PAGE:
Reason to Believe

Ryan Mackfall is a crafty fella, born in the beautiful coastal town of Cornwall, UK. Ryan has established himself as a young and highly respected Cinematographer/Director. As a kid growing up in Cornwall, Ryan first realized his attraction towards films through his love of releases that were meant for slightly older audiences. The films often housed narratives that he didn't necessarily understand, but the cinematography more than made up for it. His love of the composition of certain shots gave him a real buzz, which at his young age he didn't really attribute towards any career aspirations, just merely 'enjoying films'.

Ryan later under-took studies at the University College of Falmouth, one of UK's most celebrated art institutions, and graduated with a BA honors degree in film. In late 2005 after having worked as a freelance artists he founded Crashburn Media. A cutting edge production facility with some of UK's finest creative people. Ryan's work has mainly being associated to music covering areas such as; video, documentary, brand and viral media along with extended branches into photography. Ryan's directional ability to draw his audience through his film subjects provoke desire and thought. His film list is long and outstanding. Having documented some of UK and USA's leading PUNK/Indie alternative artists, along with many international music festivals. When not working behind the lens, this English POM is an avid surfer and a confessed film geek.

R. You have been working in the film industry for quite sometime, when did you first pick up the camera and what was your first video/film? Do you still have it?
RM. I think the first time I picked up a camera was when my parents purchased one of those old Sony video8 cameras. They got it for filming various family things, recording memories etc, and I found it an extremely interesting piece of gear. By nature as a kid I found anything technological interesting. This piece of gear was no exception. I was fascinated you could push a button and zoom into things far off.

I would later go to Indonesia with my friends surfing, and I wanted to shoot a documentary. The budget  was non existent but I got a hold of a small Sony handycam off eBay and then purchased this old Sony video8 water housing and modified it so we could shoot the surfing. I got some wooden blocks, wrapped rubber around them and basically wedged the camera in there.  We just had to leave the camera shooting wide, and then we would press record, shut the housing, get on the boat, get to the reef, jump in and film. So crude but so perfect. We had a complete blast and it's a video I look back on with fond memories because it was my first real achievement. I worked with an old friend on the titles and we really made something great we were proud of. While I was shooting it I remember how some of the guys were kinda cagey about it. They wouldn't really cooperate. Then we premiered it at my 21st birthday and they were all like "man you did a great job" and that was my first real feeling of accomplishment. The first time I took an idea and made it real in a more serious sense. The journey began on that day I guess. It's on my vimeo if anyone has the time to waste viewing it. It's gotta be watched tongue and cheek though! Surf rats doing there thing in Indonesia!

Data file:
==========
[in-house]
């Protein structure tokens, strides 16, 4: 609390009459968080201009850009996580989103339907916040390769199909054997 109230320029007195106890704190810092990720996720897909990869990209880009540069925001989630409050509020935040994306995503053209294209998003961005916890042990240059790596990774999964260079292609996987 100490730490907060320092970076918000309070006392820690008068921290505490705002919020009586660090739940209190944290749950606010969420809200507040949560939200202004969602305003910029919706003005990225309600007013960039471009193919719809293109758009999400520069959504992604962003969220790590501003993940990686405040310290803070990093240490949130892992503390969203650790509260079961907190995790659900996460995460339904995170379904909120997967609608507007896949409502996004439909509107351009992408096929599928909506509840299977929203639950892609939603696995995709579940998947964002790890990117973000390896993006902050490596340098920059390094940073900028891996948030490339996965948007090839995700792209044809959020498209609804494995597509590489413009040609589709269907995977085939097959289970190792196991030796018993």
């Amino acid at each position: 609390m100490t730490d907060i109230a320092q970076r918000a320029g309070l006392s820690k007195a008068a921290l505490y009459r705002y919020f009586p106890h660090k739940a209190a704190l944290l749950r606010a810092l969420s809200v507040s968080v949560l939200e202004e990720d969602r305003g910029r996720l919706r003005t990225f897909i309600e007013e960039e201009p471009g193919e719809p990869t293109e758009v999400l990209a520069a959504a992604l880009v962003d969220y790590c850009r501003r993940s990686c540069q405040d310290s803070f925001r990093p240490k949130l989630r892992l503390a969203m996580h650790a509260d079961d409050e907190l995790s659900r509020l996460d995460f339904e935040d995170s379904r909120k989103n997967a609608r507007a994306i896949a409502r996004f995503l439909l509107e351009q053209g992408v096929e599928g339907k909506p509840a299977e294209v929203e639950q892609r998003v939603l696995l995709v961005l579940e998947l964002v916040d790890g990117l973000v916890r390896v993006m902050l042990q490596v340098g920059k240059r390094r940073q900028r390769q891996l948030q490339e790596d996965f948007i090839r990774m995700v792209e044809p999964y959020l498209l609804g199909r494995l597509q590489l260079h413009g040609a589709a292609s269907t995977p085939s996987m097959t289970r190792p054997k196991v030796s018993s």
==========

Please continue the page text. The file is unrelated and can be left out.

R. The majority of your work is music related, was this a conscious choice or how did you fall into this genre?
RM. I think it was a conscious choice for me that felt right. I understood that many of the adverts and films I loved sometimes came from people who made music videos. There was such a lack in the UK of accessible video media for bands (on a smaller scale). I saw that production values for big bands were great, and thought, 'why don't we bring this to the smaller guys'. I saw the difference between successful bands and less successful ones, 'The brand'. If a band could be promoted via excellence than the 'kids' would want a piece of it, and that essentially is what the music industry is about in it's rawest form.

Since the inception of Crashburn Media we primarily have concentrated on live promo stuff and a bit of documentary. I remember the first real time we approached a UK hardcore band to do a DVD. The band was Shaped By Fate. One of the guys on the band 'Richey Beckett' saw the idea I had and agreed it was what he wanted for his band. Rich is an extremely talented artist and is currently on the up in a big way now with people like Mondo and other sites that celebrate great art, so he had that creative flare. We hit the road and filmed the documentary and there was a great vibe, everyone working towards a product. Finally it all came together via the great creative team we had. After that it was more widely known that I could 'produce the goods' and it was a turning point for me and other bands.

We moved onto music videos and I've been directing them for while. I feel like it's been a transformation for me as the challengers have risen and the progression has been great. Me and my guys have all evolved. When I started I was a videographer, and over the last 1.5 years I moved away from that term as I've felt I'm a director. Tom Griffiths, one of my photographers and video assistant has progressed to be my 'director of photography'. Josh Mansfield has come into the team a bit later and is my location manager etc. The team is growing up. We're moving onto more singular roles. I think the DSLR evolution helped that come about. Now we're all considering the next steps. I feel like I need to broaden my horizon more. As much as I love music, I want other subjects, topics and investors to be coming my way so we can work together to bring new things into the reality sphere. I want to be creating bigger projects. I think I took my first steps towards this in February early this year, when I co-directed a project about soundwave festival in Australia. The project is just bigger than anything I could have imagined. It was such a last minute affair but we've somehow pulled it out of the bag! I have a hunger for bigger things now, with or without the music industry. I see no boundaries, and people that place boundaries aren't really who I want to work with.